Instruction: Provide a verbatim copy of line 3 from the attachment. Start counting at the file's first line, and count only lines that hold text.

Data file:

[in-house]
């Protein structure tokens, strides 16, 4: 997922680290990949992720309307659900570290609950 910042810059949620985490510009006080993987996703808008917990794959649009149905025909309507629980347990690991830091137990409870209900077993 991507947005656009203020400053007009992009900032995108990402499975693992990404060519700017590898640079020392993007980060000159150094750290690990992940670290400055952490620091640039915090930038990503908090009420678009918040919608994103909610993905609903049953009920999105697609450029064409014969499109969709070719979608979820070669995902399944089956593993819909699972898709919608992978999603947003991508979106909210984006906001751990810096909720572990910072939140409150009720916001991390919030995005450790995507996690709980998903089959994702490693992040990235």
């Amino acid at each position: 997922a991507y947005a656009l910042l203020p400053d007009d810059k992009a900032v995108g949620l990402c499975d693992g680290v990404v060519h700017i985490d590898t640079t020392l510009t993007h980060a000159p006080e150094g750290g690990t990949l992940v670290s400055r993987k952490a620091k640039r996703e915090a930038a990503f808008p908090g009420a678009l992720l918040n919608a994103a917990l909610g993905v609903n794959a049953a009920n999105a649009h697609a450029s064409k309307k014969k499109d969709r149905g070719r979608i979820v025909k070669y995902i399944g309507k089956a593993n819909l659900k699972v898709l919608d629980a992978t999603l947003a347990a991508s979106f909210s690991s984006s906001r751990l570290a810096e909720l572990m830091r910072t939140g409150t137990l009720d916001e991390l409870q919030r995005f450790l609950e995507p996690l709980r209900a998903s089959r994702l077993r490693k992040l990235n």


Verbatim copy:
């Amino acid at each position: 997922a991507y947005a656009l910042l203020p400053d007009d810059k992009a900032v995108g949620l990402c499975d693992g680290v990404v060519h700017i985490d590898t640079t020392l510009t993007h980060a000159p006080e150094g750290g690990t990949l992940v670290s400055r993987k952490a620091k640039r996703e915090a930038a990503f808008p908090g009420a678009l992720l918040n919608a994103a917990l909610g993905v609903n794959a049953a009920n999105a649009h697609a450029s064409k309307k014969k499109d969709r149905g070719r979608i979820v025909k070669y995902i399944g309507k089956a593993n819909l659900k699972v898709l919608d629980a992978t999603l947003a347990a991508s979106f909210s690991s984006s906001r751990l570290a810096e909720l572990m830091r910072t939140g409150t137990l009720d916001e991390l409870q919030r995005f450790l609950e995507p996690l709980r209900a998903s089959r994702l077993r490693k992040l990235n």